Michael Crichton's RISING SUN (and that's both movie and book) is sheer brilliance. Unfortunately for the average American moviegoer, this is a flick too loaded with subtleties and hidden clues to appeal to someone who's used to more explosions, shootouts, and decisive final confrontations. You must pay close attention to every line of dialogue in order to keep up, and in this the average viewer is going to lose interest. Which is a pity, as you are kept guessing throughout --it's presented in such a way as to enable you to see the point of view of almost every character. Snipes and Connery work extremely well off each other, Harvey Keitel plods through his usual role, Cary Tagawa shines as the unfortunate fall guy stuck between East and West, Tia Carrere proves that she's MUCH more than mere 'Wayne's World' eye candy, and the film's few deviations from the novel do not detract from the suspense --they actually help to keep the plot moving.
Don't believe the reviews --this movie is most emphatically NOT racist Japan-bashing; in fact such a reaction is even anticipated within the narrative. An excellent treatise on the mindset of the Japanese corporate and how ill-equipped American culture/politics is in dealing with it. Not overly violent, but there is a considerable amount of sensuality and a disturbing murder scene that, of necessity, is replayed over and over throughout the film --definitely not for children.
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13 of 14 people found the following review helpful By Andy Orrock VINE VOICE on October 14, 2004
Format: DVD
Like Michael Crichton's book on which this movie is based, "Rising Sun" hasn't aged well. That has nothing to do with the artistic effort itself, but is due rather to the reality of the post-bubble stupor of Japan over the last 12+ years vs. the hegemonic, ruthless superpower depicted in both book and film. Despite this disparity, "Sun" is worth seeing if for no other reason than to appreciate director Philip Kaufman's ability to stamp his own imprint on Crichton's tale.

As noted elsewhere on this page, Crichton and Kaufman had a famous falling out over Kaufman's efforts to bring "Sun" to the screen. In the recently re-released novel of "The Manchurian Candidate," Louis Menard wrote an introduction discussing John Frankenheimer's movie adaptation of that novel. Noting the criticism that Richard Condon's book seemed to read like a movie, he pointed out that current fiction masters like Michael Crichton "all but provide camera angles" in their works.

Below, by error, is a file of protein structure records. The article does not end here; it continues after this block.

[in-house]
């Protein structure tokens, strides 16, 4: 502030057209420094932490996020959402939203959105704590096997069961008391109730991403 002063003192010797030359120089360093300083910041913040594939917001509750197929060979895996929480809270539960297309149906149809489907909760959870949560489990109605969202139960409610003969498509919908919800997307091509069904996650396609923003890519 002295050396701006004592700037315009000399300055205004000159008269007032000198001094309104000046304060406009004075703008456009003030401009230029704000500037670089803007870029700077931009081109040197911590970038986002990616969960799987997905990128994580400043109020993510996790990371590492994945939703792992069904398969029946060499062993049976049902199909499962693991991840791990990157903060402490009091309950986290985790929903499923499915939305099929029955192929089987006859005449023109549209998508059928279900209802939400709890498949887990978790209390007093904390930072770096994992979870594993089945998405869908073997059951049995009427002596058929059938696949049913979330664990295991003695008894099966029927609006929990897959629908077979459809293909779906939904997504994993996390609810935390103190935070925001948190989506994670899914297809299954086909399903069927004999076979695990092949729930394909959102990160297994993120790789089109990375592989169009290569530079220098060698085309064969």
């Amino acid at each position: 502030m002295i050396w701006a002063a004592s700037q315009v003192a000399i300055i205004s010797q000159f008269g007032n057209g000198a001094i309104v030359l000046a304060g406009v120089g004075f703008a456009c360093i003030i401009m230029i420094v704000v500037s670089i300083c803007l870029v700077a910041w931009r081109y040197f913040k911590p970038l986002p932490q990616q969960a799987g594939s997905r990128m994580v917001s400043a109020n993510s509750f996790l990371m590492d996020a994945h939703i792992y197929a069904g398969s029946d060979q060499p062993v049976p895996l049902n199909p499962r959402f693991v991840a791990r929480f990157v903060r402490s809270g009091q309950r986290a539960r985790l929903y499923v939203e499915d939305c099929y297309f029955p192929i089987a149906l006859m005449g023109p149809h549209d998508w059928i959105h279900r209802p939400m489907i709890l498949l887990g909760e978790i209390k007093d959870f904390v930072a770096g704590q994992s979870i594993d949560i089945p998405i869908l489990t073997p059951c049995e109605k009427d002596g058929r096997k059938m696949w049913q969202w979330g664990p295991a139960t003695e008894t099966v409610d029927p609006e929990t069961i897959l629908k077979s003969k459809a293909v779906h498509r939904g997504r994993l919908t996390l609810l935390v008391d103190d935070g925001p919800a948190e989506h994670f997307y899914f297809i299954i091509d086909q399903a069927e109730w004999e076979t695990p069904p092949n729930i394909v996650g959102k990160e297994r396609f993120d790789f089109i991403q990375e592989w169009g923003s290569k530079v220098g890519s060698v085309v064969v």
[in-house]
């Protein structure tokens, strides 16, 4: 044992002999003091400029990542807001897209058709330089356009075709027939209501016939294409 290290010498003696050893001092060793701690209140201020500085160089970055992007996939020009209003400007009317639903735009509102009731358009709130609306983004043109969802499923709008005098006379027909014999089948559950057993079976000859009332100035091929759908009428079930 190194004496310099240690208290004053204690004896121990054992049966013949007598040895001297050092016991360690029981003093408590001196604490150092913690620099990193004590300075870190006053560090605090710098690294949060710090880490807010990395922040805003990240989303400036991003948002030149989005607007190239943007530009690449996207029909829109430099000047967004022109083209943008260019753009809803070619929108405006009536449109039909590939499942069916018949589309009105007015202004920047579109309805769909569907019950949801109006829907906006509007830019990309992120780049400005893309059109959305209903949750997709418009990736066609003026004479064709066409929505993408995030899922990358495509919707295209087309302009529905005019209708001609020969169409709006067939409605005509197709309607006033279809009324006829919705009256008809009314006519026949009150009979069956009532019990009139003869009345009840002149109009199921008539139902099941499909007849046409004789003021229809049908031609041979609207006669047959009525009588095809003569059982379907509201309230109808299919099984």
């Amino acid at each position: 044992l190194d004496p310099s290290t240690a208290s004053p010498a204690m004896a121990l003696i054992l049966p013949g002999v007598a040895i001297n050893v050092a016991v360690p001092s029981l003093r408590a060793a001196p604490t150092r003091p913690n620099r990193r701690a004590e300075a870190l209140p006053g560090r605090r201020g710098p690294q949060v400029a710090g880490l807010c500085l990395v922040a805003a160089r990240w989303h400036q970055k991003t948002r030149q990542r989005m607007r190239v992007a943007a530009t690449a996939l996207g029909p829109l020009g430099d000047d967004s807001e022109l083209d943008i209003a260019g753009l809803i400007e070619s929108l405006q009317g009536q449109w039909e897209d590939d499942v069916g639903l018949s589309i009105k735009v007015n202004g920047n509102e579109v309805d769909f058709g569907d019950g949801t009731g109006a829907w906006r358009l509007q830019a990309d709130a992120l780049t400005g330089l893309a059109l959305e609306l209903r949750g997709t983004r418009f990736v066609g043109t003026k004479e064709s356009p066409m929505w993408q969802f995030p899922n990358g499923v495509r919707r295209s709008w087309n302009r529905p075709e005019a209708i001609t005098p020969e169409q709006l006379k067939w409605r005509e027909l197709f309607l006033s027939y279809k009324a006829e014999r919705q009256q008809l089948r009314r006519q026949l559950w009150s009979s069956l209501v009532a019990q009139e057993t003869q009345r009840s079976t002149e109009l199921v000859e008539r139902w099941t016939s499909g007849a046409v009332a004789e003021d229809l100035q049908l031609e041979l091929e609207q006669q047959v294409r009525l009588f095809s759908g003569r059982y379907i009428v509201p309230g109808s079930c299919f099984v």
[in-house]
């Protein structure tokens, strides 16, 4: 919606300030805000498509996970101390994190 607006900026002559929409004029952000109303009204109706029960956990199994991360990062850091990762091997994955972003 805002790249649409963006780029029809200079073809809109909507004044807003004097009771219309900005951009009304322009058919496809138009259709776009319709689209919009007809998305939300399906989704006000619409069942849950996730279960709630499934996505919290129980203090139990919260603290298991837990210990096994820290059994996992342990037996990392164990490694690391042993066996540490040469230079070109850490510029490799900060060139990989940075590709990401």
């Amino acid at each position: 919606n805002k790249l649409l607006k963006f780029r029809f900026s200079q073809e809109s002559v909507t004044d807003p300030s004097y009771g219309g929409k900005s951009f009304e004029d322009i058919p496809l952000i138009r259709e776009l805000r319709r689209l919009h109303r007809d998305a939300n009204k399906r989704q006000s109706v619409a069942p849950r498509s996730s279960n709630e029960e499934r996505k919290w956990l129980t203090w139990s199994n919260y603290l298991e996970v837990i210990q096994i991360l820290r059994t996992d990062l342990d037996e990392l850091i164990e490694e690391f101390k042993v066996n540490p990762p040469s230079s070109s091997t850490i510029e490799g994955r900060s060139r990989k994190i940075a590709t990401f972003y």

That may be true, but I credit Kaufman for bringing a lot of creativity and vision into the translation from print to screen. And it happens right from the start - it's a brilliant beginning to the film...you think you've stumbled into a Western, then via a very measured transition and pull-back, you release you're deep into a scene of Japanese sub-culture with tortured karaoke in a small watering hole.

That's great movie-making. Philip Kaufman wrote or adapted for the screen such classics as 'Raiders of the Lost Ark,' 'The Right Stuff' and 'The Outlaw Josey Wales.' This guy knows movies and how to stage a story. Crichton's criticism makes Kaufman's work all the more intriguing. Each work stands on its own merits. Even fans of the book can appreciate a movie that surpasses a simple shot-by-shot, by-the-numbers approach.
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16 of 18 people found the following review helpful By Jerry Jim on May 3, 2008
Format: Blu-ray
This "Blu-ray" version is excellent. The video portion is much smoother and the audio is "far superior" to the regular DVD. One has to appreciate that this movie was initially released on VHS and the regular DVD of it was not much of an improvement. This blu-ray takes care of all the VHS flaws of the origional DVD release.